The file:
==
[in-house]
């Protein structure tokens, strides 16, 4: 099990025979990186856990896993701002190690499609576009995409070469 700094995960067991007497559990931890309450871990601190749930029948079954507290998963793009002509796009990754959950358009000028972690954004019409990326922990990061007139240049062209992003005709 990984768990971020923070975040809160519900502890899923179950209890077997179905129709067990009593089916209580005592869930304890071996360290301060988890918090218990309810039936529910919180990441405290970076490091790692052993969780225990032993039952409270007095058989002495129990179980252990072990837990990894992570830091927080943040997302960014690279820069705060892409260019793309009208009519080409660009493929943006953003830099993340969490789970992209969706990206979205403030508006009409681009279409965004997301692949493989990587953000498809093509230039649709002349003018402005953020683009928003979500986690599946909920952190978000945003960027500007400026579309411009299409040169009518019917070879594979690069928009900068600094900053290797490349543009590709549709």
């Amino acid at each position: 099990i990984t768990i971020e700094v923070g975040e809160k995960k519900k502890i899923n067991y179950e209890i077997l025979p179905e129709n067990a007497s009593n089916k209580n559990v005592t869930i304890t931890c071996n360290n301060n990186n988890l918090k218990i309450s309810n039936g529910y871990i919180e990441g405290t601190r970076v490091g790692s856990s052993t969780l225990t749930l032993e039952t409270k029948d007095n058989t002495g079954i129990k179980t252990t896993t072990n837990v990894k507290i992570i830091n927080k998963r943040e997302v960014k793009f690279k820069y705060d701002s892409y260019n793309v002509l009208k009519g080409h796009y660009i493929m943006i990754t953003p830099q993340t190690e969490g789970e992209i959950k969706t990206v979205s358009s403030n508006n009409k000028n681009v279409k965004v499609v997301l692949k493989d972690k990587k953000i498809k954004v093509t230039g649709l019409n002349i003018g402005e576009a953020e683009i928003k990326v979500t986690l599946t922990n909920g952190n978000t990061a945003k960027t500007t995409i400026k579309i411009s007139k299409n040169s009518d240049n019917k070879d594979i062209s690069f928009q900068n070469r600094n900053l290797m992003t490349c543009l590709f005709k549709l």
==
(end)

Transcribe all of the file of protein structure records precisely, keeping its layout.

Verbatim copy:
[in-house]
């Protein structure tokens, strides 16, 4: 099990025979990186856990896993701002190690499609576009995409070469 700094995960067991007497559990931890309450871990601190749930029948079954507290998963793009002509796009990754959950358009000028972690954004019409990326922990990061007139240049062209992003005709 990984768990971020923070975040809160519900502890899923179950209890077997179905129709067990009593089916209580005592869930304890071996360290301060988890918090218990309810039936529910919180990441405290970076490091790692052993969780225990032993039952409270007095058989002495129990179980252990072990837990990894992570830091927080943040997302960014690279820069705060892409260019793309009208009519080409660009493929943006953003830099993340969490789970992209969706990206979205403030508006009409681009279409965004997301692949493989990587953000498809093509230039649709002349003018402005953020683009928003979500986690599946909920952190978000945003960027500007400026579309411009299409040169009518019917070879594979690069928009900068600094900053290797490349543009590709549709």
């Amino acid at each position: 099990i990984t768990i971020e700094v923070g975040e809160k995960k519900k502890i899923n067991y179950e209890i077997l025979p179905e129709n067990a007497s009593n089916k209580n559990v005592t869930i304890t931890c071996n360290n301060n990186n988890l918090k218990i309450s309810n039936g529910y871990i919180e990441g405290t601190r970076v490091g790692s856990s052993t969780l225990t749930l032993e039952t409270k029948d007095n058989t002495g079954i129990k179980t252990t896993t072990n837990v990894k507290i992570i830091n927080k998963r943040e997302v960014k793009f690279k820069y705060d701002s892409y260019n793309v002509l009208k009519g080409h796009y660009i493929m943006i990754t953003p830099q993340t190690e969490g789970e992209i959950k969706t990206v979205s358009s403030n508006n009409k000028n681009v279409k965004v499609v997301l692949k493989d972690k990587k953000i498809k954004v093509t230039g649709l019409n002349i003018g402005e576009a953020e683009i928003k990326v979500t986690l599946t922990n909920g952190n978000t990061a945003k960027t500007t995409i400026k579309i411009s007139k299409n040169s009518d240049n019917k070879d594979i062209s690069f928009q900068n070469r600094n900053l290797m992003t490349c543009l590709f005709k549709l």